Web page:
Since the 2001 invasion of Afghanistan and the 2003 start of the Iraq war, hundreds of thousands of U.S. soldiers have served increasingly long and difficult deployments overseas. Beyond the physical risks troops face, their absence can have significant negative impacts on family members.
At the request of the Army Child, Youth, and School Services (CYSS), in 2011 the RAND Corporation produced a study on the impact of parents’ deployment on their children’s behavior and performance in school, “Effects of Soldiers’ Deployment on Children’s Academic Performance and Behavioral Health.” The report’s researchers looked at more than 44,000 school-age children of Army soldiers residing in North Carolina and Washington between 2002 and 2008, and compared their achievement scores with those of children whose parents had not been deployed.
The report’s findings include:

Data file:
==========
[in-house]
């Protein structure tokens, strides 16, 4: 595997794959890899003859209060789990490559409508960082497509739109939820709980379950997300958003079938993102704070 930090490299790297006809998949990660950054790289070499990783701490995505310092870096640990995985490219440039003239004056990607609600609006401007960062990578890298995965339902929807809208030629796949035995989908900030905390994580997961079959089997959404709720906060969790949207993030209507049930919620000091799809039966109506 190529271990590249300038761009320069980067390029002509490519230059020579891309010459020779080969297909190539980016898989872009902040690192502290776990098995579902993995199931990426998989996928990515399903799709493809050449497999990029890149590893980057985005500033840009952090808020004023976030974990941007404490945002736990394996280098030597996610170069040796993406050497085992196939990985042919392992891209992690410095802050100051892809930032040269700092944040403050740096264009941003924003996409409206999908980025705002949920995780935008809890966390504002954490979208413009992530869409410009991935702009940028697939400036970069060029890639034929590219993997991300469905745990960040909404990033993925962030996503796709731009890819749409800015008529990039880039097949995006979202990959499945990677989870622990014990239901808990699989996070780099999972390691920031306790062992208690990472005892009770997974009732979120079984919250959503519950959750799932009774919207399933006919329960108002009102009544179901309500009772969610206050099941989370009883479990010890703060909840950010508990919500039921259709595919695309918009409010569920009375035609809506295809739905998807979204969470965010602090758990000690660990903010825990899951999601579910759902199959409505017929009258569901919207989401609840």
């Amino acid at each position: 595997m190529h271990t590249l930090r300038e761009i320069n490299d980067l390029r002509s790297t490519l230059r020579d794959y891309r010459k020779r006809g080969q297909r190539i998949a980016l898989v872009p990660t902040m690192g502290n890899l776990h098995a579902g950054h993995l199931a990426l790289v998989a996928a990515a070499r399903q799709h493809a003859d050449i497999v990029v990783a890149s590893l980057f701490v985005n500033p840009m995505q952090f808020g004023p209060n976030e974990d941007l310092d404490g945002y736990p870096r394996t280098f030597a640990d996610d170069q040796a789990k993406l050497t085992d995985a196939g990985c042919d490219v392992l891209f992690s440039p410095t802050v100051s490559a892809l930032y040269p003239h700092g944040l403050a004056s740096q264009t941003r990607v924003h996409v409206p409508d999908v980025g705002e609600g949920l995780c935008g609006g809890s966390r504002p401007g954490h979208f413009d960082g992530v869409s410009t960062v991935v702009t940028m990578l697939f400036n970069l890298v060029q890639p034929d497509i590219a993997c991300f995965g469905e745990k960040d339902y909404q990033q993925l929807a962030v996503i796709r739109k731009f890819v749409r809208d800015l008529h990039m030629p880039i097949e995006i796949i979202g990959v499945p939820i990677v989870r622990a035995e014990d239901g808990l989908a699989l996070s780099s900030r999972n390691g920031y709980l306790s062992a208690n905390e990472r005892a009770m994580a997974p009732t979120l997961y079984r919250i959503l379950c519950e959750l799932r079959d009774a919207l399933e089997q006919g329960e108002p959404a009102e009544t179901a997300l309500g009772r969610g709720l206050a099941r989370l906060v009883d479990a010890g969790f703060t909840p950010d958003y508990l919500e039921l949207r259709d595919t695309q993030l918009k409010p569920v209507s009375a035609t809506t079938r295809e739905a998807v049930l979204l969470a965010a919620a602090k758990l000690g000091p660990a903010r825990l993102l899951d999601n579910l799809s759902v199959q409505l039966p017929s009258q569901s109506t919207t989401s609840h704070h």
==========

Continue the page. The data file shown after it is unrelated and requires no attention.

- As of 2007, 66% of Washington soldiers and 75% of those in North Carolina were deployed at least once. Overall, more than 20% were deployed at the time of the academic achievement test in June 2007.
- 23% of soldiers in the North Carolina sample and 10% in the Washington sample have deployed three or more times.
- There was a “modest, consistent, negative relationship” between cumulative months that parents were deployed and their children’s academic outcomes.
- Children of soldiers who were deployed 19 months or more since 2001 have modestly lower achievement scores. This finding was consistent for both states and in all academic subjects.
- While elementary and middle-school students in the study had lower achievement scores with more cumulative months of deployment, high school students may not.
The report includes the results of a large number of interviews with teachers and counselors to identify problem areas for children of military personnel. Difficulties included issues with school attendance and homework completion; parental disengagement during deployment; stress from additional household responsibilities; and the difficulty in transferring credits when moving between school districts.
Tags: children, youth, parenting, veterans